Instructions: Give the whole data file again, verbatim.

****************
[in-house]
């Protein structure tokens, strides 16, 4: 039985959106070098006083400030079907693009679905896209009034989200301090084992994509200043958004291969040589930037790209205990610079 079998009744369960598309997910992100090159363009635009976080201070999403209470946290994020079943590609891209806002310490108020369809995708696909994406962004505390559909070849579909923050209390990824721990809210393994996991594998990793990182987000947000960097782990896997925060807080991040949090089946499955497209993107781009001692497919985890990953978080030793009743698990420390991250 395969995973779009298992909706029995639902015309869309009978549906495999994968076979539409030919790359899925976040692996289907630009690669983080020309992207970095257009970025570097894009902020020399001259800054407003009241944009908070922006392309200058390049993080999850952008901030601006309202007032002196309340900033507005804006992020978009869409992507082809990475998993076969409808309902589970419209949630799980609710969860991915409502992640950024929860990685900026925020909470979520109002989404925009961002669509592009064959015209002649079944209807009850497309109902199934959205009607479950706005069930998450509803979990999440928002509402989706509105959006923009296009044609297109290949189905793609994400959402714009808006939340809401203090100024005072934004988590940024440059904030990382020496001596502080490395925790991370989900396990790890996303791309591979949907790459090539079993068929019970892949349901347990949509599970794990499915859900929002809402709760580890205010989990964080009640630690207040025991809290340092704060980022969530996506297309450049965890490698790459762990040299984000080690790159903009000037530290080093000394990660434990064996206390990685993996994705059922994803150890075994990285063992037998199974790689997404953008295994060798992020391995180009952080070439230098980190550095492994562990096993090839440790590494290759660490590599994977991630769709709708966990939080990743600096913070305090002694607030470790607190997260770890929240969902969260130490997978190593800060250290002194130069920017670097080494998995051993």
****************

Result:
[in-house]
């Protein structure tokens, strides 16, 4: 039985959106070098006083400030079907693009679905896209009034989200301090084992994509200043958004291969040589930037790209205990610079 079998009744369960598309997910992100090159363009635009976080201070999403209470946290994020079943590609891209806002310490108020369809995708696909994406962004505390559909070849579909923050209390990824721990809210393994996991594998990793990182987000947000960097782990896997925060807080991040949090089946499955497209993107781009001692497919985890990953978080030793009743698990420390991250 395969995973779009298992909706029995639902015309869309009978549906495999994968076979539409030919790359899925976040692996289907630009690669983080020309992207970095257009970025570097894009902020020399001259800054407003009241944009908070922006392309200058390049993080999850952008901030601006309202007032002196309340900033507005804006992020978009869409992507082809990475998993076969409808309902589970419209949630799980609710969860991915409502992640950024929860990685900026925020909470979520109002989404925009961002669509592009064959015209002649079944209807009850497309109902199934959205009607479950706005069930998450509803979990999440928002509402989706509105959006923009296009044609297109290949189905793609994400959402714009808006939340809401203090100024005072934004988590940024440059904030990382020496001596502080490395925790991370989900396990790890996303791309591979949907790459090539079993068929019970892949349901347990949509599970794990499915859900929002809402709760580890205010989990964080009640630690207040025991809290340092704060980022969530996506297309450049965890490698790459762990040299984000080690790159903009000037530290080093000394990660434990064996206390990685993996994705059922994803150890075994990285063992037998199974790689997404953008295994060798992020391995180009952080070439230098980190550095492994562990096993090839440790590494290759660490590599994977991630769709709708966990939080990743600096913070305090002694607030470790607190997260770890929240969902969260130490997978190593800060250290002194130069920017670097080494998995051993």